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Expert System
Note: Some slides and/or pictures are adapted from Lecture slides / Books of
• Dr Zafar Alvi.
• Text Book - Aritificial Intelligence Illuminated by Ben Coppin, Narosa Publishers.
• Ref Books
•Artificial Intelligence- Structures & Strategies for Complex Problem Solving by George F. Luger, 4th edition,
Pearson Education.
• Artificial Intelligence A Modern Approach by Stuart Russell & Peter Norvig.
•Artificial Intelligence, Third Edition by Patrick Henry Winston
What is an Expert?
• They possess specialized knowledge in a certain
• They possess experience in the given area.
• They can provide an explanation of their decisions.
• They have a skill set that enables them to translate
the specialized knowledge gained through
experience into solutions.
What is an expert system?
• According to Durkin, an expert system is “A
computer program designed to model the problem
solving ability of a human expert”.
• Expert system contains two things
– Knowledge
– Reasoning
History and Evolution
• Dendral (1960’s)
• MYCIN (mid 70s)
• R1/XCON (late 70’s)
Comparison of a human expert and an
expert system
Roles of an expert system
• An expert system may take two main roles, relative to
the human expert. It may replace the expert or assist
the expert
• Replacement of expert
– It is not very practical in some situations, but feasible in
– Consider drastic situations where safety or location is an
issue, e.g. a mission to Mars.
– In such cases replacement of an expert may be the only
feasible option.
– Also, in cases where an expert cannot be available at a
particular geographical location e.g. volcanic areas, it is
expedient to use an expert system as a substitute.
Roles of an expert system
• Assisting expert
– Assisting an expert is the most commonly found role of
an ES.
– The goal is to aid an expert in a routine tasks to increase
productivity, or to aid in managing a complex situation
by using an expert system that may itself draw on
experience of other (possibly more than one)
– Such an expert system helps an expert overcome
shortcomings such as recalling relevant information.
– XCON is an example of how an ES can assist an expert.
How are expert systems used?
• Control applications (e.g. controlling a
manufacturing process, or medical treatment)
• Design (PEACE, which is a CAD tool to assist in
design of electronic structures)
• Diagnosis and Prescription (e.g. diagnosis based on
patient’s symptoms, diagnosing malfunctioning
electronic structures)
• Instruction and Simulation (Tutoring applications
include GUIDON (Clancey 1979), which instructs
students in diagnosis of bacterial infections)
How are expert systems used?
• Interpretation (According to Durkin, interpretation
is ‘Producing an understanding of situation from
given information’. FXAA (1988) ES provides
financial assistance for a commercial bank)
• Planning and prediction (e.g. recommending steps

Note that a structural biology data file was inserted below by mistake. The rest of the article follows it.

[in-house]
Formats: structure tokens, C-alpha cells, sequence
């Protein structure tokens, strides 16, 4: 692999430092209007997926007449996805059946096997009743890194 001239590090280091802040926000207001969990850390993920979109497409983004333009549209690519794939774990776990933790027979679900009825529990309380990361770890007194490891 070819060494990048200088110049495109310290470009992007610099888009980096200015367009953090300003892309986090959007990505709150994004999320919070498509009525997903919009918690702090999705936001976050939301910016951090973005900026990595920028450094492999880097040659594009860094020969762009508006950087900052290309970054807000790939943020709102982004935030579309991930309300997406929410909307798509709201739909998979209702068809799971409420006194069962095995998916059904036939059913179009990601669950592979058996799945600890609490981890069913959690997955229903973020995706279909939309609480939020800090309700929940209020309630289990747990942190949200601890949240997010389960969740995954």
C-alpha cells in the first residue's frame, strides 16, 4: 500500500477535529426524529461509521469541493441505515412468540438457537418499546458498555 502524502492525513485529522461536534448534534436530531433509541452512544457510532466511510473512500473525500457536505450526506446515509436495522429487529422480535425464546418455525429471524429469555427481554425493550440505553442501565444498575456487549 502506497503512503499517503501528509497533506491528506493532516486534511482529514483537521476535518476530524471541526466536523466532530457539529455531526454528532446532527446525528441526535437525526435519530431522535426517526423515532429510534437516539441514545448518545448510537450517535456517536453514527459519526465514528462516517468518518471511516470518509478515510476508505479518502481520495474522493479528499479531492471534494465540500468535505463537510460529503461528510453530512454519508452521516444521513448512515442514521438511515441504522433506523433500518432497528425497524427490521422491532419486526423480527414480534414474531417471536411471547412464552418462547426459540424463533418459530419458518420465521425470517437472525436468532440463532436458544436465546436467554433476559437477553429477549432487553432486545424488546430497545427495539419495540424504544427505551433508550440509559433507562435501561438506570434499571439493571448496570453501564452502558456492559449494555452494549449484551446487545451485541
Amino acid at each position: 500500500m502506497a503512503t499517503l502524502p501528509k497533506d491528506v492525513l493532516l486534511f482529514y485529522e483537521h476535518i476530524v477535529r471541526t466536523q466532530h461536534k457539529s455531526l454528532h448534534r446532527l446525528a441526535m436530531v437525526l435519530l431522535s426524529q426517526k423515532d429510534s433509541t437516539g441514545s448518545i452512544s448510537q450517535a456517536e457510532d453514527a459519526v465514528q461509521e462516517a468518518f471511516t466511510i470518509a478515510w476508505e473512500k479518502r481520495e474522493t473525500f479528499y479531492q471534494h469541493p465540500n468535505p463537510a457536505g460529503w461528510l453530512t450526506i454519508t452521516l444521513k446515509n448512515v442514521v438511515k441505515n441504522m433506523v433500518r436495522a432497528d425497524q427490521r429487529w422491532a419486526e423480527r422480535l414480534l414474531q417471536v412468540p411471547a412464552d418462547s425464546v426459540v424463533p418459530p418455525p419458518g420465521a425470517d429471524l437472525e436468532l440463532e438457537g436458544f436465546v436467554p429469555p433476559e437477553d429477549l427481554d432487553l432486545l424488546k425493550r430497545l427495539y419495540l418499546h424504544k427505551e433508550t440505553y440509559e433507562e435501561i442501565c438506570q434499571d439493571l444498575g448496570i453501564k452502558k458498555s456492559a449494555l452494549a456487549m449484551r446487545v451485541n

for a robot to carry out certain steps, cash
management planning)
Expert system structure
• The expert has the following:
– Focused area of expertise
– Specialized Knowledge (Long-term Memory, LTM)
– Case facts (Short-term Memory, STM)
– Reasons with these to form new knowledge
– Solves the given problem
Expert system structure
Knowledge Base
• The knowledge base is the part of an expert system that
contains the domain knowledge, i.e.
– Problem facts, rules
– Concepts
– Relationships
• The power of an ES lies to a large extent in its richness of
knowledge. Therefore, one of the prime roles of the expert
system designer is to act as a knowledge engineer.
• As a knowledge engineer, the designer must overcome the
knowledge acquisition bottleneck and find an effective way to
get information from the expert and encode it in the
knowledge base, using one of the knowledge representation
• One way of encoding that knowledge is in the form of IFTHEN rules.
Working memory
• The working memory is the ‘part of the expert
system that contains the problem facts that are
discovered during the session’ according to Durkin.
• One session in the working memory corresponds to
one consultation. During a consultation:
– User presents some facts about the situation.
– These are stored in the working memory.
– Using these and the knowledge stored in the knowledge
base, new information is inferred and also added to the
working memory
Inference Engine
• The inference engine can be viewed as the
processor in an expert system that matches the
facts contained in the working memory with the
domain knowledge contained in the knowledge
base, to draw conclusions about the problem.
• It works with the knowledge base and the working
memory, and draws on both to add new facts to the
working memory.
Inference Engine
• If the knowledge of an ES is represented in the form
of IF-THEN rules, the Inference Engine has the
following strategy:
– Match given facts in working memory to the premises of
the rules in the knowledge base.
– If match found, ‘fire’ the conclusion of the rule, i.e. add
the conclusion to the working memory.
– Do this repeatedly, while new facts can be added, until
you come up with the desired conclusion.
Expert System Example: Family
Expert system example: raining